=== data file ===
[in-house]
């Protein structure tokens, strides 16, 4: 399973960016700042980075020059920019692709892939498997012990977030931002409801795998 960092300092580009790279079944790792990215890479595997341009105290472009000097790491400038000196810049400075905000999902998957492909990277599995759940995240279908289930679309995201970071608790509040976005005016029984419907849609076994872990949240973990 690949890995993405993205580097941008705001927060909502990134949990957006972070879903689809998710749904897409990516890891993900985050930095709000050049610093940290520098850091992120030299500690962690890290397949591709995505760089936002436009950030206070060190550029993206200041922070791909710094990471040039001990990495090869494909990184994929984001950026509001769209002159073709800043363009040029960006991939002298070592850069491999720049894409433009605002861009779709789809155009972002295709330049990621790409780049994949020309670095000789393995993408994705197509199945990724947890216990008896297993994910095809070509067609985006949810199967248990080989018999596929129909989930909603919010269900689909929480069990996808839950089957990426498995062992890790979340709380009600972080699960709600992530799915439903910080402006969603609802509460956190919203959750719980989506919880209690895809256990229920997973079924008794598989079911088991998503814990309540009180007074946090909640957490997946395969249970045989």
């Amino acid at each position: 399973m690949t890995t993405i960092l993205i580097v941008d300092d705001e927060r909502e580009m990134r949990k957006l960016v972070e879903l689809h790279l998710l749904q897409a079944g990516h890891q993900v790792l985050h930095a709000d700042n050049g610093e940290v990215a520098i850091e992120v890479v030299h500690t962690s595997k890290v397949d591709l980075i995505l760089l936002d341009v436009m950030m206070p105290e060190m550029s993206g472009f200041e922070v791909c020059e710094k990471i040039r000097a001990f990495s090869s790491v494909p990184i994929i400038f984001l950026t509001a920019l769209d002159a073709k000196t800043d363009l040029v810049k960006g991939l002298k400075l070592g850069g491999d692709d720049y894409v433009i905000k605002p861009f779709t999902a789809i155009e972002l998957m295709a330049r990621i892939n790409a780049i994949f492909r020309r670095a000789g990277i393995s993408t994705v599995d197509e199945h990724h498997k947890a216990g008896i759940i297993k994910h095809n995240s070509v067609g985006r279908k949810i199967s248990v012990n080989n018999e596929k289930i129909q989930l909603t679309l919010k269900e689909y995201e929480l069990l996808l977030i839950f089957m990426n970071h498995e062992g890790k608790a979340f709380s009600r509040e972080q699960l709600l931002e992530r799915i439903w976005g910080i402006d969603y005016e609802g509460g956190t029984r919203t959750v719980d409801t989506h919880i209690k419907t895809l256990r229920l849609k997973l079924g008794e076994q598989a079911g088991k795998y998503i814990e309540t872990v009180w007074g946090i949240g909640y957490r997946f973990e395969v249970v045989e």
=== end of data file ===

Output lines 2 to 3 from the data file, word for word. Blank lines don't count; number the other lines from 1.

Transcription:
């Protein structure tokens, strides 16, 4: 399973960016700042980075020059920019692709892939498997012990977030931002409801795998 960092300092580009790279079944790792990215890479595997341009105290472009000097790491400038000196810049400075905000999902998957492909990277599995759940995240279908289930679309995201970071608790509040976005005016029984419907849609076994872990949240973990 690949890995993405993205580097941008705001927060909502990134949990957006972070879903689809998710749904897409990516890891993900985050930095709000050049610093940290520098850091992120030299500690962690890290397949591709995505760089936002436009950030206070060190550029993206200041922070791909710094990471040039001990990495090869494909990184994929984001950026509001769209002159073709800043363009040029960006991939002298070592850069491999720049894409433009605002861009779709789809155009972002295709330049990621790409780049994949020309670095000789393995993408994705197509199945990724947890216990008896297993994910095809070509067609985006949810199967248990080989018999596929129909989930909603919010269900689909929480069990996808839950089957990426498995062992890790979340709380009600972080699960709600992530799915439903910080402006969603609802509460956190919203959750719980989506919880209690895809256990229920997973079924008794598989079911088991998503814990309540009180007074946090909640957490997946395969249970045989």
């Amino acid at each position: 399973m690949t890995t993405i960092l993205i580097v941008d300092d705001e927060r909502e580009m990134r949990k957006l960016v972070e879903l689809h790279l998710l749904q897409a079944g990516h890891q993900v790792l985050h930095a709000d700042n050049g610093e940290v990215a520098i850091e992120v890479v030299h500690t962690s595997k890290v397949d591709l980075i995505l760089l936002d341009v436009m950030m206070p105290e060190m550029s993206g472009f200041e922070v791909c020059e710094k990471i040039r000097a001990f990495s090869s790491v494909p990184i994929i400038f984001l950026t509001a920019l769209d002159a073709k000196t800043d363009l040029v810049k960006g991939l002298k400075l070592g850069g491999d692709d720049y894409v433009i905000k605002p861009f779709t999902a789809i155009e972002l998957m295709a330049r990621i892939n790409a780049i994949f492909r020309r670095a000789g990277i393995s993408t994705v599995d197509e199945h990724h498997k947890a216990g008896i759940i297993k994910h095809n995240s070509v067609g985006r279908k949810i199967s248990v012990n080989n018999e596929k289930i129909q989930l909603t679309l919010k269900e689909y995201e929480l069990l996808l977030i839950f089957m990426n970071h498995e062992g890790k608790a979340f709380s009600r509040e972080q699960l709600l931002e992530r799915i439903w976005g910080i402006d969603y005016e609802g509460g956190t029984r919203t959750v719980d409801t989506h919880i209690k419907t895809l256990r229920l849609k997973l079924g008794e076994q598989a079911g088991k795998y998503i814990e309540t872990v009180w007074g946090i949240g909640y957490r997946f973990e395969v249970v045989e």